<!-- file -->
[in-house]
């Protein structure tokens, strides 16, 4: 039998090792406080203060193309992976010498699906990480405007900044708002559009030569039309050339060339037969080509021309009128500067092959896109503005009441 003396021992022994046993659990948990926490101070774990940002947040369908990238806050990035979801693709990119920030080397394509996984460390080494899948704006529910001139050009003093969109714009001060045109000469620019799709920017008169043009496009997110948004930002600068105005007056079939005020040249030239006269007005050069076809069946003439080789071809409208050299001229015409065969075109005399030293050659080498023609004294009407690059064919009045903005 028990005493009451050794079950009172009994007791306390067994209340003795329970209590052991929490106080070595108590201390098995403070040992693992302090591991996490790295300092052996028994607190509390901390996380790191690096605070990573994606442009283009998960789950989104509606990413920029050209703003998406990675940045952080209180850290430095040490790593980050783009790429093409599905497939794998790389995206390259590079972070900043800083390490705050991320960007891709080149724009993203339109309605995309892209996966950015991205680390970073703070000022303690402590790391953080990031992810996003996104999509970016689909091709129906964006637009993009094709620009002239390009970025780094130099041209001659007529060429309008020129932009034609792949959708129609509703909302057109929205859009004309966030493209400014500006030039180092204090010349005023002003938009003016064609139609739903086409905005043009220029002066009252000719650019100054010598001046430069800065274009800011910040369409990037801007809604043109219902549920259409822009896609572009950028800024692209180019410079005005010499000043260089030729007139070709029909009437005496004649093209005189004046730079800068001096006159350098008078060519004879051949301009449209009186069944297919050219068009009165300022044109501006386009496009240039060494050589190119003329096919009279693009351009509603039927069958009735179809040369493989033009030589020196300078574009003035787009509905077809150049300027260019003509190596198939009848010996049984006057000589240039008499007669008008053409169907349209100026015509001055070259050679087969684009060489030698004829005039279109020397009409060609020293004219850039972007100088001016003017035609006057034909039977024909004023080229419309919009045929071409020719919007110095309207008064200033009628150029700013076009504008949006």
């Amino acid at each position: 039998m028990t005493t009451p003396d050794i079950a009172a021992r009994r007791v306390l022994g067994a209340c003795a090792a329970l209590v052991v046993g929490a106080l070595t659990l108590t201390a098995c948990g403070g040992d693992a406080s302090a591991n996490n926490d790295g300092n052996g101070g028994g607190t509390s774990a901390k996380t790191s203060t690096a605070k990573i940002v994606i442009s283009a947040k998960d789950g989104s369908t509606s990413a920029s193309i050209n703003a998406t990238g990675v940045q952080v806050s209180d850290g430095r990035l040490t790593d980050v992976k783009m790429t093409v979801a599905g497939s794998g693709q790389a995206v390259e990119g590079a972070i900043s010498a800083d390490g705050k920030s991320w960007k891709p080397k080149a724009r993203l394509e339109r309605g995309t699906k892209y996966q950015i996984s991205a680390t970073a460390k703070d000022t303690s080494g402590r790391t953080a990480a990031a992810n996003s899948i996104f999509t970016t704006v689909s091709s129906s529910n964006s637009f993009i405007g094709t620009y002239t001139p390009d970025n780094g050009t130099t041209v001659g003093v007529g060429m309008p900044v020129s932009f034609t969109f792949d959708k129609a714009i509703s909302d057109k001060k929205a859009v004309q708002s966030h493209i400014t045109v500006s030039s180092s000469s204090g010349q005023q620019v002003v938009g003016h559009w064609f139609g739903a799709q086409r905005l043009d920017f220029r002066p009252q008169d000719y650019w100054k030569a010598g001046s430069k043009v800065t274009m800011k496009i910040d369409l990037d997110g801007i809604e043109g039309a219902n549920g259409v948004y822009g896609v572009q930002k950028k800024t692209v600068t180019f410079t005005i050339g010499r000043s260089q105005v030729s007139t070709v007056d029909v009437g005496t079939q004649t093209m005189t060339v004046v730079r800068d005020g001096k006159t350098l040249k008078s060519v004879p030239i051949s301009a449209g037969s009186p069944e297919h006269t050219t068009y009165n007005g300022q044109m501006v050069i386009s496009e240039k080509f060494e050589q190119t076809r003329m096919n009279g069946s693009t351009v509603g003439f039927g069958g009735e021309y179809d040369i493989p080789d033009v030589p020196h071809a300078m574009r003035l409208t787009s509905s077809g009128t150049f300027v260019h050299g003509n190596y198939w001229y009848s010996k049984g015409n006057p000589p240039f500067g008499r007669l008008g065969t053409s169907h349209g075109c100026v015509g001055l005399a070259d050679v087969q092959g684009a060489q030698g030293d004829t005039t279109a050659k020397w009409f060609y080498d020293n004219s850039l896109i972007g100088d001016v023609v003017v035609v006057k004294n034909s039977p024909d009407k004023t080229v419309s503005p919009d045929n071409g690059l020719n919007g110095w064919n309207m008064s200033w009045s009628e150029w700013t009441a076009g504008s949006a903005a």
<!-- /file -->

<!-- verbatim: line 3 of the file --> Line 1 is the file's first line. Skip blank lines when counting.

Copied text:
């Amino acid at each position: 039998m028990t005493t009451p003396d050794i079950a009172a021992r009994r007791v306390l022994g067994a209340c003795a090792a329970l209590v052991v046993g929490a106080l070595t659990l108590t201390a098995c948990g403070g040992d693992a406080s302090a591991n996490n926490d790295g300092n052996g101070g028994g607190t509390s774990a901390k996380t790191s203060t690096a605070k990573i940002v994606i442009s283009a947040k998960d789950g989104s369908t509606s990413a920029s193309i050209n703003a998406t990238g990675v940045q952080v806050s209180d850290g430095r990035l040490t790593d980050v992976k783009m790429t093409v979801a599905g497939s794998g693709q790389a995206v390259e990119g590079a972070i900043s010498a800083d390490g705050k920030s991320w960007k891709p080397k080149a724009r993203l394509e339109r309605g995309t699906k892209y996966q950015i996984s991205a680390t970073a460390k703070d000022t303690s080494g402590r790391t953080a990480a990031a992810n996003s899948i996104f999509t970016t704006v689909s091709s129906s529910n964006s637009f993009i405007g094709t620009y002239t001139p390009d970025n780094g050009t130099t041209v001659g003093v007529g060429m309008p900044v020129s932009f034609t969109f792949d959708k129609a714009i509703s909302d057109k001060k929205a859009v004309q708002s966030h493209i400014t045109v500006s030039s180092s000469s204090g010349q005023q620019v002003v938009g003016h559009w064609f139609g739903a799709q086409r905005l043009d920017f220029r002066p009252q008169d000719y650019w100054k030569a010598g001046s430069k043009v800065t274009m800011k496009i910040d369409l990037d997110g801007i809604e043109g039309a219902n549920g259409v948004y822009g896609v572009q930002k950028k800024t692209v600068t180019f410079t005005i050339g010499r000043s260089q105005v030729s007139t070709v007056d029909v009437g005496t079939q004649t093209m005189t060339v004046v730079r800068d005020g001096k006159t350098l040249k008078s060519v004879p030239i051949s301009a449209g037969s009186p069944e297919h006269t050219t068009y009165n007005g300022q044109m501006v050069i386009s496009e240039k080509f060494e050589q190119t076809r003329m096919n009279g069946s693009t351009v509603g003439f039927g069958g009735e021309y179809d040369i493989p080789d033009v030589p020196h071809a300078m574009r003035l409208t787009s509905s077809g009128t150049f300027v260019h050299g003509n190596y198939w001229y009848s010996k049984g015409n006057p000589p240039f500067g008499r007669l008008g065969t053409s169907h349209g075109c100026v015509g001055l005399a070259d050679v087969q092959g684009a060489q030698g030293d004829t005039t279109a050659k020397w009409f060609y080498d020293n004219s850039l896109i972007g100088d001016v023609v003017v035609v006057k004294n034909s039977p024909d009407k004023t080229v419309s503005p919009d045929n071409g690059l020719n919007g110095w064919n309207m008064s200033w009045s009628e150029w700013t009441a076009g504008s949006a903005a």